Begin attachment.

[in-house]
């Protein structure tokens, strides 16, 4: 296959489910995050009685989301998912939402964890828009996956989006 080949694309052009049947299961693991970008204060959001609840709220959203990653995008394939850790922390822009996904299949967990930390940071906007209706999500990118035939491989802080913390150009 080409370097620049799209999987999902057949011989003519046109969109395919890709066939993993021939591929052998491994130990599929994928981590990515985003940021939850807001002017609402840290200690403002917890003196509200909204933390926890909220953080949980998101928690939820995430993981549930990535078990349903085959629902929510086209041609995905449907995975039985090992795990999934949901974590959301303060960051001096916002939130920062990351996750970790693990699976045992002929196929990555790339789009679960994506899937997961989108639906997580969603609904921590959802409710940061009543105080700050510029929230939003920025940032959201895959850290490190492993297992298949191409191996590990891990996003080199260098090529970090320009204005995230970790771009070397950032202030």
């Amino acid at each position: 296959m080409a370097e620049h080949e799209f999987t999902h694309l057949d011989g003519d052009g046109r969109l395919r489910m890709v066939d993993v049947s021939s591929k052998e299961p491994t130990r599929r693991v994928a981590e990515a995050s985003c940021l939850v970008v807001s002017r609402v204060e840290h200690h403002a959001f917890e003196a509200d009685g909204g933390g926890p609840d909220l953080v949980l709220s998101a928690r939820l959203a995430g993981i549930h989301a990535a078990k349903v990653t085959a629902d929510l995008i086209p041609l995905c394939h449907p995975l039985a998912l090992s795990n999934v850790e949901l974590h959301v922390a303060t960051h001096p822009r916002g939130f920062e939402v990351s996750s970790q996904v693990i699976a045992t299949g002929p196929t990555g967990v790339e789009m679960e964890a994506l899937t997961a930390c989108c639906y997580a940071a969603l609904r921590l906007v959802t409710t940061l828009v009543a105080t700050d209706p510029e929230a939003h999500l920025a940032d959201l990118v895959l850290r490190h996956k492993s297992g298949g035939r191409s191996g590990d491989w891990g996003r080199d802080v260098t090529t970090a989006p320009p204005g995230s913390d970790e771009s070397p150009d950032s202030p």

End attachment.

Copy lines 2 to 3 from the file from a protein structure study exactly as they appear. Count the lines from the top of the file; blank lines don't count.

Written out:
């Protein structure tokens, strides 16, 4: 296959489910995050009685989301998912939402964890828009996956989006 080949694309052009049947299961693991970008204060959001609840709220959203990653995008394939850790922390822009996904299949967990930390940071906007209706999500990118035939491989802080913390150009 080409370097620049799209999987999902057949011989003519046109969109395919890709066939993993021939591929052998491994130990599929994928981590990515985003940021939850807001002017609402840290200690403002917890003196509200909204933390926890909220953080949980998101928690939820995430993981549930990535078990349903085959629902929510086209041609995905449907995975039985090992795990999934949901974590959301303060960051001096916002939130920062990351996750970790693990699976045992002929196929990555790339789009679960994506899937997961989108639906997580969603609904921590959802409710940061009543105080700050510029929230939003920025940032959201895959850290490190492993297992298949191409191996590990891990996003080199260098090529970090320009204005995230970790771009070397950032202030």
């Amino acid at each position: 296959m080409a370097e620049h080949e799209f999987t999902h694309l057949d011989g003519d052009g046109r969109l395919r489910m890709v066939d993993v049947s021939s591929k052998e299961p491994t130990r599929r693991v994928a981590e990515a995050s985003c940021l939850v970008v807001s002017r609402v204060e840290h200690h403002a959001f917890e003196a509200d009685g909204g933390g926890p609840d909220l953080v949980l709220s998101a928690r939820l959203a995430g993981i549930h989301a990535a078990k349903v990653t085959a629902d929510l995008i086209p041609l995905c394939h449907p995975l039985a998912l090992s795990n999934v850790e949901l974590h959301v922390a303060t960051h001096p822009r916002g939130f920062e939402v990351s996750s970790q996904v693990i699976a045992t299949g002929p196929t990555g967990v790339e789009m679960e964890a994506l899937t997961a930390c989108c639906y997580a940071a969603l609904r921590l906007v959802t409710t940061l828009v009543a105080t700050d209706p510029e929230a939003h999500l920025a940032d959201l990118v895959l850290r490190h996956k492993s297992g298949g035939r191409s191996g590990d491989w891990g996003r080199d802080v260098t090529t970090a989006p320009p204005g995230s913390d970790e771009s070397p150009d950032s202030p």